I'm leaving and I'm taking the kids. It's the ultimate threat -- the one that does its damage even as the words leave your mouth -- and a hallmark of a deep dysfunction. The Chicago Public Schools and I are locked in this weird relationship drama.
If 2011 was the "year of school choice," then 2012 was the "year of the resurgent teachers union." And leading the comeback was Chicago's Karen Lewis -- fiery, forceful, and unabashedly oppositional.
The budget is all about priorities and it is time we make the mayor and the appointed Board of Education understand ours, because as a teachers and parents our priorities are about the kids.
If we're serious about fixing the long-term problems in the schools, we should take a careful look at each of these, determining how they should shape the roles of all players in the system -- be they administrators, teachers, parents, or politicians.
We are at a crossroads in this country. There is a significant mismatch between where the jobs are and what our educational system is producing.
Teachers aren't suggesting they not be held accountable. What they're saying is that we acknowledge the realities of the classroom, that we not gloss over the real problems, formidable as they may be, and pretend that the flaws in our education system are the fault of the teachers.
We cannot afford to allow our unions to be dismantled. Unions, after all, are the manifestation of the idea that we are more powerful and able to fight for our rights together.
The earthquake that was the strike shook the topsoil off a lot of disturbing issues and now out in the light, parents can't ignore them. Advocating for our kids, some may call it fighting, feels a whole lot better than feeling a loss of control.
As Latino and ELL students all too often fall into this at-risk category, the way forward is clear: Preschool drives students' success in school, in work, and in life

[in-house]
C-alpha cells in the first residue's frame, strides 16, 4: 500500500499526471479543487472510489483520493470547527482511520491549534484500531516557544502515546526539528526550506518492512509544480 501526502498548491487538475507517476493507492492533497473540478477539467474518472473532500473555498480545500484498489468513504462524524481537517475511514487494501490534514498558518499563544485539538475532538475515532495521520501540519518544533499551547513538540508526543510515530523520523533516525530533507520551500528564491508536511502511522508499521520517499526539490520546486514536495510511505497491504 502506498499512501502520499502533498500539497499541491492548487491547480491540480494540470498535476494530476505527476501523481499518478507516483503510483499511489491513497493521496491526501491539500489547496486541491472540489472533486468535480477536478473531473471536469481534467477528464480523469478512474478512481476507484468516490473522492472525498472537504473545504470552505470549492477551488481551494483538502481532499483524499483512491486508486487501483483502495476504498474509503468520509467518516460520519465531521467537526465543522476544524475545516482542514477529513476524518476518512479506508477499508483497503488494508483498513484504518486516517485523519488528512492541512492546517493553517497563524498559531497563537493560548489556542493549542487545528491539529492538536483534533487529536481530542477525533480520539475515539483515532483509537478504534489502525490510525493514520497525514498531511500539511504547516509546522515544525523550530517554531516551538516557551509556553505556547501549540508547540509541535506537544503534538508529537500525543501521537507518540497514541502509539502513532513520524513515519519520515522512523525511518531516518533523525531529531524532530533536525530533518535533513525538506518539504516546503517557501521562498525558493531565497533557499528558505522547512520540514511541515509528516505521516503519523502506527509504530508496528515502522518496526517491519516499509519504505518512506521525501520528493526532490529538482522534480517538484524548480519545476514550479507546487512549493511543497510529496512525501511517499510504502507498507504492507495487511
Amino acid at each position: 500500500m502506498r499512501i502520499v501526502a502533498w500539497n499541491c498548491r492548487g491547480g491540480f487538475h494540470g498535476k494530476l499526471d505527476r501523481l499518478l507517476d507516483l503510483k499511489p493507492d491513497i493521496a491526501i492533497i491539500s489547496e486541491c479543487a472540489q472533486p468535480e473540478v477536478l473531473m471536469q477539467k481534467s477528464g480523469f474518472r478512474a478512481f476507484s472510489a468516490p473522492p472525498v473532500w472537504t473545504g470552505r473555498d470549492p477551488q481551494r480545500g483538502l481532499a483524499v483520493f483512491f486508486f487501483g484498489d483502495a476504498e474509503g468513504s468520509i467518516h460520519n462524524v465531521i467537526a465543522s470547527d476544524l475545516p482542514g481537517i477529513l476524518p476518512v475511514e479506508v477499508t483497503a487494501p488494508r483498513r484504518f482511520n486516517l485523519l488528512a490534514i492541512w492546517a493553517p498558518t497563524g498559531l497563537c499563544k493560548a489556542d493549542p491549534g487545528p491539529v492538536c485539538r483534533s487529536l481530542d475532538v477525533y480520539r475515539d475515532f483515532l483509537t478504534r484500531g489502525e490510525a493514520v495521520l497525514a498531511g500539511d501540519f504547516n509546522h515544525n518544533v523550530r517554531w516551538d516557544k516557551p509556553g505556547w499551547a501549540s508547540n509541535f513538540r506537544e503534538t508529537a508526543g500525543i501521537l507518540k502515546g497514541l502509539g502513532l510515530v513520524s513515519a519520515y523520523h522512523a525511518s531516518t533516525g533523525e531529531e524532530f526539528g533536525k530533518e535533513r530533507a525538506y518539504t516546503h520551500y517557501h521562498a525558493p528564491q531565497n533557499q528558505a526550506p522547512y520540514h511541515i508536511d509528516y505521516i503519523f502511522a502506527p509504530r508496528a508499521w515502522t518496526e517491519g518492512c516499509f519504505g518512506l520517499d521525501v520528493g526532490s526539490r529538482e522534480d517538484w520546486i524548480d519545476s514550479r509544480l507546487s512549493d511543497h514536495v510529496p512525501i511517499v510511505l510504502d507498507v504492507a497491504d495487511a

A little less talk, a little more action, and a bit of edutainment, and I think I see how the world's children will come to realize their true potential and build the skill-sets they will someday need.
By reducing the strike to a clash between Lewis and Mayor Rahm Emanuel, Michelle Rhee was also able to ignore the powerful voices of tens of thousands of teachers, parents and students who filled Chicago's streets.
There is a shared delusion driving education reform. The delusion is that everyone assumes better teaching means students learn more.
Many cities have cross-sector collaboratives with similar missions; Cincinnati is the only place where these collaboratives come together to support their public schools.
While the Chicago teacher's strike has brought public education to the forefront of the presidential campaign, it barely received more than lip servic...
As Secretary Arne Duncan travels the country on his Back-to-School bus tour, he has refocused his attention on the community schools strategy as a vehicle for implementing a Broader Bolder Approach to Education.
As the Chicago Teacher's strike appeared over and over on the news, I began to think about what an evaluation of another group of public employees may unearth -- the performance and efficacy of our Congressmen and women.